|Is Brazil serious IP player, or|
leading the world a pretty dance?
". While Brazil celebrates the Carnival and the claim that it is the fifth largest economy in the world, some data-mining highlights that the Brazil may be all but relaxed when it comes to IP and knowledge-related policies. In a well-developed and absolutely focused strategy that resembles a goal-resulting soccer play, Brazil became a major stakeholder in the world’s IP and trade-related policies. From the drug transit case, which brought the BRIC’s B and I even closer, to the analysis of WHO’s relationship with the IMPACT taskforce, Brazil’s takes on IP and international trade are duly noted.A read of the full article is a persuasive affirmation of Brazil's importance in the world of IP and IP's importance to Brazil -- but there's something that troubles this blogger. The author writes " Brazil became a major stakeholder in the world’s IP and trade-related policies" -- which is true, but the content of his article appears to support the contention that Brazil's stake is solely that of a consumer, or at best a policeman, of others' rights but not an IP rights owner itself. One might argue that, until Brazil has as much interest in protecting its own IP as it has in consuming the IP of others, that exciting country is only an overgrown and overheated developing economy which a vested interest in staying that way.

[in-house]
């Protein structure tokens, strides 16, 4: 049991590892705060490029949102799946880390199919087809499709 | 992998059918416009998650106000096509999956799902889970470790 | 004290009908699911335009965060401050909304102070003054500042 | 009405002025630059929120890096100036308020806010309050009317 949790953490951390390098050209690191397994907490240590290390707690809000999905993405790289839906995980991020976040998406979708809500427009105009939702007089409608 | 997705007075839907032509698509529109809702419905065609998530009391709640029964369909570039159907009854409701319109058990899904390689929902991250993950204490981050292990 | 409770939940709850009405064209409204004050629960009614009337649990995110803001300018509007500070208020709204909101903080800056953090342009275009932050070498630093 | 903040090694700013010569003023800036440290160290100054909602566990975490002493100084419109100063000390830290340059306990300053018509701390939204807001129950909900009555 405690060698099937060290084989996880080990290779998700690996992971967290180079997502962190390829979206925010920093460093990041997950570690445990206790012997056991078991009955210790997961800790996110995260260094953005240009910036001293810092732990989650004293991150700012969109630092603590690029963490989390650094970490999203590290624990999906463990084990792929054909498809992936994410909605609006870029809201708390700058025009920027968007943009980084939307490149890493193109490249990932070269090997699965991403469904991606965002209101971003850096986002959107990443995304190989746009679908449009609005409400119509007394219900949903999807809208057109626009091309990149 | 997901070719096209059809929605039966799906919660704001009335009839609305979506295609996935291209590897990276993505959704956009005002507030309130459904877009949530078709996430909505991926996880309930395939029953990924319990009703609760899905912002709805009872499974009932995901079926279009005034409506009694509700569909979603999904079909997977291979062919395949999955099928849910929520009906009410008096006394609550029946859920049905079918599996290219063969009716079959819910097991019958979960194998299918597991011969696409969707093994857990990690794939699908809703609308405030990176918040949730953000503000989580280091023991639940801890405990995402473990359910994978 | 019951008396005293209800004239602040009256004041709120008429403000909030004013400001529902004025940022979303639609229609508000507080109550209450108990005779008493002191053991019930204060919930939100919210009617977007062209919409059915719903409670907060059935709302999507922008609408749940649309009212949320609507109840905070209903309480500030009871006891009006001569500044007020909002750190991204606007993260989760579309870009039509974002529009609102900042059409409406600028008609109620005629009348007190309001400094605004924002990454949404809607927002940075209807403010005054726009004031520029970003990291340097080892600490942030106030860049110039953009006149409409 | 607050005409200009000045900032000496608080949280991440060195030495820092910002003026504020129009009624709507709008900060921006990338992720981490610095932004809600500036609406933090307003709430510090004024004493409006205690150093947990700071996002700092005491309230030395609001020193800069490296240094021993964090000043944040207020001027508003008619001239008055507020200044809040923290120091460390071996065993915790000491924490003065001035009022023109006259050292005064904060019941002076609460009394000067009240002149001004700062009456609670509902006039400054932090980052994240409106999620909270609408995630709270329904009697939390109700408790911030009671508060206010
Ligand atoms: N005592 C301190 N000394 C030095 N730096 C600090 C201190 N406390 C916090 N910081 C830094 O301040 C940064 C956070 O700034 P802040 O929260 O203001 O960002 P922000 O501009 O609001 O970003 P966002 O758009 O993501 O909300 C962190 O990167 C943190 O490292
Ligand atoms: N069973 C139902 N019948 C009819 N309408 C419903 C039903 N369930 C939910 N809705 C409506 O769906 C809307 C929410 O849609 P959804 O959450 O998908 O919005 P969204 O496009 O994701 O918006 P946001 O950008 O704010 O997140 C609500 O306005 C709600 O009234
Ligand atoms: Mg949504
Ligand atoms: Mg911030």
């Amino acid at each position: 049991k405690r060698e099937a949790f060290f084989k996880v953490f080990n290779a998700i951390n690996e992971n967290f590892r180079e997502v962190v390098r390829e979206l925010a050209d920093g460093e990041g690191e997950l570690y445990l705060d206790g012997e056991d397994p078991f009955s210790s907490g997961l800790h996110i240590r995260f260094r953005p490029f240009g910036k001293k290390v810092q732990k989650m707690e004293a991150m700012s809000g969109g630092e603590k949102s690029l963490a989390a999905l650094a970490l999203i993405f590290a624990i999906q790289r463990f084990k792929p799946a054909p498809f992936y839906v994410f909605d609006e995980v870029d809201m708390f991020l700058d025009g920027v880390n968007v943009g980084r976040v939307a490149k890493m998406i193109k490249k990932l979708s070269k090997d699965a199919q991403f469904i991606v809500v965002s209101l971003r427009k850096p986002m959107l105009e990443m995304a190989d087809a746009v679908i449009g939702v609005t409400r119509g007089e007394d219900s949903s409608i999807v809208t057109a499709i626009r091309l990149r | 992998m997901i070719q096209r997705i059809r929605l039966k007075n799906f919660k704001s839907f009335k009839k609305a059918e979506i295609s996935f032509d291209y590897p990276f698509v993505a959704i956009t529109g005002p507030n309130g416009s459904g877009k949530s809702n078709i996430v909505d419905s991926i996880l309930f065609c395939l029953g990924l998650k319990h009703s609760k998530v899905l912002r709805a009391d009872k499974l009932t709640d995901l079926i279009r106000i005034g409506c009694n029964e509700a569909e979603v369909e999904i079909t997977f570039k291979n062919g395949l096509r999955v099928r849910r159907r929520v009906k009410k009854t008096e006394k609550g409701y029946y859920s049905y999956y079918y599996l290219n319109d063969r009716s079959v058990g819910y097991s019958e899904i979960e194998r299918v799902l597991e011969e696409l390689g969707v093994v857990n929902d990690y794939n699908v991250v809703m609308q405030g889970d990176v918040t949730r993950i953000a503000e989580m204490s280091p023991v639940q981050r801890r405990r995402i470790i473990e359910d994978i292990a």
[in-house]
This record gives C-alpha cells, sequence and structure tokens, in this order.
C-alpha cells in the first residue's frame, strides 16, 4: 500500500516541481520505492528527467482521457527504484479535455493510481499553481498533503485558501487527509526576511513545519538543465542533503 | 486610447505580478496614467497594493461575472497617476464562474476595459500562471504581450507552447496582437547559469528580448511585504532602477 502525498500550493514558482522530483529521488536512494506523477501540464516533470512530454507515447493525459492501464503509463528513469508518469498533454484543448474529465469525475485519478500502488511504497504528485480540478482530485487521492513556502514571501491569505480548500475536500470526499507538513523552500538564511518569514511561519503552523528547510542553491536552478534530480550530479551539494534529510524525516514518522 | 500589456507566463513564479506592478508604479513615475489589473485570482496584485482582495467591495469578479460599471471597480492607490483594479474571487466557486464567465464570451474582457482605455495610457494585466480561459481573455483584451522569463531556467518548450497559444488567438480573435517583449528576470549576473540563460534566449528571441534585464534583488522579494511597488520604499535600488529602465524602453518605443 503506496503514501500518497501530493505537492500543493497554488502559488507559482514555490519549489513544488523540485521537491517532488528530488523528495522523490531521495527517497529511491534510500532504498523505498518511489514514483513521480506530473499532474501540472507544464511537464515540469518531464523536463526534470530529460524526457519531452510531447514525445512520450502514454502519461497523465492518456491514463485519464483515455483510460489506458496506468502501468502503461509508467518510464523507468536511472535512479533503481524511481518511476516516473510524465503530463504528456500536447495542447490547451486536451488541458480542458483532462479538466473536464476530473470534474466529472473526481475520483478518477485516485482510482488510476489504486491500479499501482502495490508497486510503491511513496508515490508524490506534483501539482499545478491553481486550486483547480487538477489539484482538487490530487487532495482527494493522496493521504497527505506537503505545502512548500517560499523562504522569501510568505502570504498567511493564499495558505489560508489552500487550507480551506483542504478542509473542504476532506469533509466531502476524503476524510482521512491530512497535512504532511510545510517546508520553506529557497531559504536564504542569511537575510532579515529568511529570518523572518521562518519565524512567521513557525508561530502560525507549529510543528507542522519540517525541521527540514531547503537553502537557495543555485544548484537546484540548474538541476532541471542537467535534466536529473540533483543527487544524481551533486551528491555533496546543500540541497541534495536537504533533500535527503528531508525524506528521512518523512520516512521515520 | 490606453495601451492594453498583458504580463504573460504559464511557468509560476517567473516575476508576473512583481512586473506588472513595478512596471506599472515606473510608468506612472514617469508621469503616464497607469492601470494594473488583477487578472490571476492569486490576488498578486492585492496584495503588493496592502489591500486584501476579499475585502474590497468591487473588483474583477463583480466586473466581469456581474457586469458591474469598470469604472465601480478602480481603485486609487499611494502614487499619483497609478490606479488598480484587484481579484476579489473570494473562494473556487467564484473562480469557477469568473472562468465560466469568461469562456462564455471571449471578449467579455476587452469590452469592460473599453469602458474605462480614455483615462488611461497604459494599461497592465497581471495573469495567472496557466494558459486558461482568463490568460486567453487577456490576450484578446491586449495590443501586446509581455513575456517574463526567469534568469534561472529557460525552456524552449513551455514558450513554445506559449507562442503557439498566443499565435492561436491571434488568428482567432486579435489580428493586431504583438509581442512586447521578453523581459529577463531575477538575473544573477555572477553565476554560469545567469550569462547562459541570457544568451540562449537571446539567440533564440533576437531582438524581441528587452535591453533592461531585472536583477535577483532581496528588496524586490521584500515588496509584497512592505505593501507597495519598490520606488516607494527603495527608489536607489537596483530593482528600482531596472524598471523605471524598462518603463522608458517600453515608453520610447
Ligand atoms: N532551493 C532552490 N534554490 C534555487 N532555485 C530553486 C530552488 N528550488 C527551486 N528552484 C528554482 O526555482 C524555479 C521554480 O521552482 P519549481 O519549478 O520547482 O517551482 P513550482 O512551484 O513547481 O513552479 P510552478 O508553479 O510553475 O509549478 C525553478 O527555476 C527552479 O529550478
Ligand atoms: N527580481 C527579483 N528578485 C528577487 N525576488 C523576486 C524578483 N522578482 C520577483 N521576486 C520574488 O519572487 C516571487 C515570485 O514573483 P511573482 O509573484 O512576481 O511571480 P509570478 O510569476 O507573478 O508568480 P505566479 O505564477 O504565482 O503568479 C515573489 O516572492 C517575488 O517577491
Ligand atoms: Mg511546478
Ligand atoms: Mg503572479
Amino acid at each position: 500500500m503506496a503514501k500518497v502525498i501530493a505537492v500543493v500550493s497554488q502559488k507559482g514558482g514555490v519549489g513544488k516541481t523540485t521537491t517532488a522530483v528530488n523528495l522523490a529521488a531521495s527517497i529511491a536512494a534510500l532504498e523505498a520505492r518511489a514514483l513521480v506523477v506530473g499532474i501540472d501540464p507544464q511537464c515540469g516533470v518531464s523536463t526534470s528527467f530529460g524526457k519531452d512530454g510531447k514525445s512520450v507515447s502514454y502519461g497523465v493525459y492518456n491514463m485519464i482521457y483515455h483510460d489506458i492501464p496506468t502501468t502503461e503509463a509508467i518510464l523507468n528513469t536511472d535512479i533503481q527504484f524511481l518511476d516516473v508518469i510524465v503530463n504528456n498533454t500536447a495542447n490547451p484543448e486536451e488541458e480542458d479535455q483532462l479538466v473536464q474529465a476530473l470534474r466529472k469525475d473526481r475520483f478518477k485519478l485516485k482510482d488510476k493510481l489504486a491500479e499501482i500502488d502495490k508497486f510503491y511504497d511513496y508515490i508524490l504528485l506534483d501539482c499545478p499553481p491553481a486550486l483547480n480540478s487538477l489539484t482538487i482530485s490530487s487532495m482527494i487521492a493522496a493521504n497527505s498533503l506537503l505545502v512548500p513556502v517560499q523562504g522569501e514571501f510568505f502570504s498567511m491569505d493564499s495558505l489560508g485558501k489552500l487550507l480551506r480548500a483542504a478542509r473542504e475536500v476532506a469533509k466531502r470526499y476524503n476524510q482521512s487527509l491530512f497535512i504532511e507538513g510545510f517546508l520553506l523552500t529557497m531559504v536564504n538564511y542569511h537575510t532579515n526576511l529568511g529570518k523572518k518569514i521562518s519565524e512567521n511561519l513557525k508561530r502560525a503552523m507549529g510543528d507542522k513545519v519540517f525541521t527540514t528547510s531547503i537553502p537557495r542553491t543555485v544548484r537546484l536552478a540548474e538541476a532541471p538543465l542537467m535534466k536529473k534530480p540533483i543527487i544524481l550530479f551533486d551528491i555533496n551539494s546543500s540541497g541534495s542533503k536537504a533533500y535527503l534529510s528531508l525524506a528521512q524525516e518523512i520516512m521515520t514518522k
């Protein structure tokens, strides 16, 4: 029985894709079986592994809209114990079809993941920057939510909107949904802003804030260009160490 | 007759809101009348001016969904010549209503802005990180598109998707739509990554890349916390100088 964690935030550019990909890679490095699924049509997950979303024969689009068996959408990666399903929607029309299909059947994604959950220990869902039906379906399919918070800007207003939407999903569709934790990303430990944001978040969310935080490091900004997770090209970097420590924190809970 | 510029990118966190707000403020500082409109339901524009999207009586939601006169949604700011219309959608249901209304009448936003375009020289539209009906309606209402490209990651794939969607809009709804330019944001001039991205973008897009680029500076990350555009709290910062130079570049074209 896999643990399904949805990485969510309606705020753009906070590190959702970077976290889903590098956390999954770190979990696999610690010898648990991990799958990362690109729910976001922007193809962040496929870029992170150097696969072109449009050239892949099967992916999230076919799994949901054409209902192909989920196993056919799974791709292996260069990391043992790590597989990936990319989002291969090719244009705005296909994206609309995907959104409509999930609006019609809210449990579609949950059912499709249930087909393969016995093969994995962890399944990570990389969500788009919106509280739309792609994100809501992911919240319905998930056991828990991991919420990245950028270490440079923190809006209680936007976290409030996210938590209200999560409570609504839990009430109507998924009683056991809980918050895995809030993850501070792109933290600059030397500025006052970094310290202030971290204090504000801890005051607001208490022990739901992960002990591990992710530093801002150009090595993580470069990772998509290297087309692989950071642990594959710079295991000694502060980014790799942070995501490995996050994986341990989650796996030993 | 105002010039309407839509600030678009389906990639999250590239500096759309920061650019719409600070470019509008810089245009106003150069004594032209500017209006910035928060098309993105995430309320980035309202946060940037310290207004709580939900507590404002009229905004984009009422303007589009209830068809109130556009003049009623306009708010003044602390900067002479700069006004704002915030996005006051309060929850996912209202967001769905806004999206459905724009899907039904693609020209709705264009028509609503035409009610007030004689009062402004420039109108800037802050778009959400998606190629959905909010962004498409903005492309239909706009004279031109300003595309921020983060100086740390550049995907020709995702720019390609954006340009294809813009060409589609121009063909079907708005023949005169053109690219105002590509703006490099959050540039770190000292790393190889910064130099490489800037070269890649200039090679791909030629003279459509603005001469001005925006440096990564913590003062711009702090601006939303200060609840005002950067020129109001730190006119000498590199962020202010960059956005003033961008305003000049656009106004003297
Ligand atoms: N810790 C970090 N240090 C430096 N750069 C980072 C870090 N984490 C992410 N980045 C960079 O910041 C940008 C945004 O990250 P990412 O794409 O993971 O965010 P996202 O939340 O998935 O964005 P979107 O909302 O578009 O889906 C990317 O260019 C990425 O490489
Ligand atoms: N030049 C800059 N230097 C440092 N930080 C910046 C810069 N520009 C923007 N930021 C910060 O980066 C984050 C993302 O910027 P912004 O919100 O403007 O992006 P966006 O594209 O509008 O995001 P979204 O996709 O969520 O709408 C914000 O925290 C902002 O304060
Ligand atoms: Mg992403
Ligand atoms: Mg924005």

For instance, one cannot help recalling the valuable WTO decision on the longstanding upland cotton case that entitled Brazil also to seek to suspend certain obligations under the TRIPS Agreement [the WTO Agreement on Trade-Related Aspects of Intellectual Property Rights]. The decision clearly leveraged the Brazilian position towards its commercial relationship with the US. However, instead of materializing the wishes of an angry crowd that wanted Brazil to cross-retaliate Brazil-based US IPRs, Brazil concluded with the US the so-called Framework for a Mutually Agreed Solution to the Cotton Dispute. Brazil’s position on the matter was a clear statement that Brazil is not an anti-IP guinea pig, but rather a strong strategist and consistent international player. ...
All in all, it is a fully acceptable argument that the current Brazilian position in the international arena is new, and thus, hard to measure. However, it is not commercially acceptable – and could be a mistake – to disregard Brazil’s up and coming importance, mainly in the IP field. In brief, it is Tropicalization Time. Have you tropicalized yourself already?"